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Saturday, June 23, 2012

Why Michael Phelps Could Be A Great Open Water Swimmer

Without a doubt, Michael Phelps would be a great open water swimmer, if not one of the best of all time.

The open water swimming world may never see Phelps body surf into shore, be fed from an escort boat or lead a pack around a turn buoy, but his aquatic talents would grace the oceans of the world just as easily as they do in pools.

There are at least 10 reasons why Phelps would be a great open water swimmer:

1. He trains more than enough.
2. He has years of tough training behind him.
3. His pain threshold is well-established. He has the mental toughness to ignore the pain and discomfort that comes with swimming long distances in extreme water temperatures among marine life.
4. He swims freestyle extraordinarily well and his breathing pattern is well-suited to turbulent conditions.
5. He has the ultimate in speed and endurance to beat the fastest men on the planet at 1 km or 1 mile, 5 km or 10 km.
6. He loves winning.
7. He admits to wanting to see more of the world than airports, hotels and swimming pools. Traveling around the world and competing at some of the best beaches and lakes is a great alternative.
8. Other Olympic pool swimming champions - Shane Gould, Sandy Neilson-Bell, Jim Montgomery, John Kinsella - have all learned to enjoy and appreciate the open water as they hung up their swimsuits and transformed to open water aficionados.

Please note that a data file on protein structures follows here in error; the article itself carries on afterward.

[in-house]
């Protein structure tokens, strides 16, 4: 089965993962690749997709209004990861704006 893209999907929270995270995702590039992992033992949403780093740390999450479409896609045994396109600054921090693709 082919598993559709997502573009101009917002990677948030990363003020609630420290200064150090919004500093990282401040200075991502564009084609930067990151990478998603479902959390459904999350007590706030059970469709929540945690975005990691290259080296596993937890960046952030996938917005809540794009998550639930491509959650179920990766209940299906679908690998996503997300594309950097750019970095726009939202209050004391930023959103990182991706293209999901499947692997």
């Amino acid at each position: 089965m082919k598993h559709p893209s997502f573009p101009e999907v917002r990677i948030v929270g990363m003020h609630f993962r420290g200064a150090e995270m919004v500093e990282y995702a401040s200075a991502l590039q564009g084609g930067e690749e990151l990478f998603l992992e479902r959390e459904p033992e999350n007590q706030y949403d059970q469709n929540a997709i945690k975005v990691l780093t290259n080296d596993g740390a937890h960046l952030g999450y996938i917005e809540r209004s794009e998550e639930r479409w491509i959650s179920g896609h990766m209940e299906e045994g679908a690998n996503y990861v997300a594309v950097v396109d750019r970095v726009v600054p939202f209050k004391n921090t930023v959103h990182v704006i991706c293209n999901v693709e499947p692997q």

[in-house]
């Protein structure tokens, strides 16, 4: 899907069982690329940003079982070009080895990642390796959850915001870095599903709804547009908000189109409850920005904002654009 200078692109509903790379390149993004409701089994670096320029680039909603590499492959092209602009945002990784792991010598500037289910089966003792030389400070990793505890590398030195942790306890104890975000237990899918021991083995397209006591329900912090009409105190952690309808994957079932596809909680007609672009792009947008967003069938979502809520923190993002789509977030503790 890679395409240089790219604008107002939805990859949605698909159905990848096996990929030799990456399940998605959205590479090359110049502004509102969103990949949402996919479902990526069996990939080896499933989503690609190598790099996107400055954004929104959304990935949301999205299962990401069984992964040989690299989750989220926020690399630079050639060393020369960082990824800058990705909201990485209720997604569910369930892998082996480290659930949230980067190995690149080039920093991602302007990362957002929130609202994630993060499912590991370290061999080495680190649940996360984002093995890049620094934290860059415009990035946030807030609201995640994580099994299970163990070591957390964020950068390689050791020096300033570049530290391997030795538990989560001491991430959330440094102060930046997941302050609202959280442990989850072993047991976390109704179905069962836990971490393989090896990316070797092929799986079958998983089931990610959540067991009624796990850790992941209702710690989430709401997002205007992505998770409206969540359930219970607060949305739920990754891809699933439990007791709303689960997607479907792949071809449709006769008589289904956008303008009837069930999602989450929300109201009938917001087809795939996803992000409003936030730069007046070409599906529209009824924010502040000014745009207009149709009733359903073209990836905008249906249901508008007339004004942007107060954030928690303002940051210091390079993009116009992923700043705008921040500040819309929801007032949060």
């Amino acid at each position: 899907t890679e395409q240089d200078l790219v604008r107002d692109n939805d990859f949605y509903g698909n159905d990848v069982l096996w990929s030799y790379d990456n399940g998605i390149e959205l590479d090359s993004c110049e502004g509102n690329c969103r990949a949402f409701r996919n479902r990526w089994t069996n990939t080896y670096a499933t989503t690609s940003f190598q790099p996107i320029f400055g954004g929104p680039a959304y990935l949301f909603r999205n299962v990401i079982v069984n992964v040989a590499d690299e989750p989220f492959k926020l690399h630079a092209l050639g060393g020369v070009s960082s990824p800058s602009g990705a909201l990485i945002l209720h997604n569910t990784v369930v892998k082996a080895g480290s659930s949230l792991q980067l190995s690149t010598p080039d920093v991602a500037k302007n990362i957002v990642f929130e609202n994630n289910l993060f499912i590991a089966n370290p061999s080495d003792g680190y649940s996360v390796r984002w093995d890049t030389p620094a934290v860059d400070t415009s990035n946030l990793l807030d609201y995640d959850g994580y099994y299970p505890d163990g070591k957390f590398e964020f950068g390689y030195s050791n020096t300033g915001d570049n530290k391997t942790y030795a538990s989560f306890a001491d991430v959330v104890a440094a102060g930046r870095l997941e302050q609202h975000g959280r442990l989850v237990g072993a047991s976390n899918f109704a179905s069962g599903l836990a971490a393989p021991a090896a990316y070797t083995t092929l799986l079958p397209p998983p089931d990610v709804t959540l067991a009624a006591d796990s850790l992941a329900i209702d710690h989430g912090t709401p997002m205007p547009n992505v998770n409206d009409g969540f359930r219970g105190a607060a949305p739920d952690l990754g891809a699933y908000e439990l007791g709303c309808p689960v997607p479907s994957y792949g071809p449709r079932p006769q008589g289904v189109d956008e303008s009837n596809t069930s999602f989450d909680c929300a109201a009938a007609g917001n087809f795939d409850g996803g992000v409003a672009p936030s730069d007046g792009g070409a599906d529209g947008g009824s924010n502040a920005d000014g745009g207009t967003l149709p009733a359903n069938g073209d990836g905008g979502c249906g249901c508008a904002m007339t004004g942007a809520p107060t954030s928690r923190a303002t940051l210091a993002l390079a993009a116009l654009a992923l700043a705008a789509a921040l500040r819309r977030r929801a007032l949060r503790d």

9. He is already supporting open water swims like the Swim Across America events.
10. He enjoys sports and athletic competitions, and swimming will remain deeply embedded in his DNA. He may not wish to compete against young guns in 2016 or 2020, but winning in front of 18,000 other competitors at the Midmar Mile or other such mass participation events would undoubtedly bring out his winning smile.

We expect to see Mr. Phelps at the seashore sooner than people expect.

Copyright © 2012 by Open Water Source

2 comments:

  1. Let's get him for our Alcatraz Invitational next year...see if he can handle balmy 60f

    El Sharko

    ReplyDelete
  2. I think to encourage swimmers to immediately transform themselves from a 80°F pool swimmer to a 60°F open water only works in limited situations and with a small number of athletes. We believe it is more prudent to encourage and invite swimmers/triathletes to enjoy their first attempts at open water swimming in temperatures and conditions that they are comfortable with. Then, after they enjoy their initial swims, they can be introduced to more extreme conditions and temperatures. This way, the motivation comes from within rather than being forced upon externally by those already comfortable with extreme temperatures and conditions. It seems a gradual introduction to extreme conditions, distances and temperatures works better for most people and leads to a life-long appreciation and love of the sport. Of course, there are others who simply love rough water, tough currents and cold water temperatures right off the bat. But an introduction to the sport in a tropical setting under gorgeously tranquil conditions is probably the best long-term strategy for Mr. Phelps and many others. On the flip side, pool coaches would not ask a novice open water swimmer to enter a 200 butterfly or 400 individual medley during their first swim meet (although we have no doubt that many San Francisco Bay swimmers could reel off a number of 200 flys and 400 IMs...)

    ReplyDelete

Thank you very much for your interest in the world of open water swimming.

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The Open Water Swimming Magazine is the monthly magazine entirely focused on open water swimming heroes and heroines of every age, ability, and background. Published by the World Open Water Swimming Association, the Open Water Swimming Magazine is a free benefit to WOWSA members.

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An Almanac for Open Water Swimming

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The trends are very clear.
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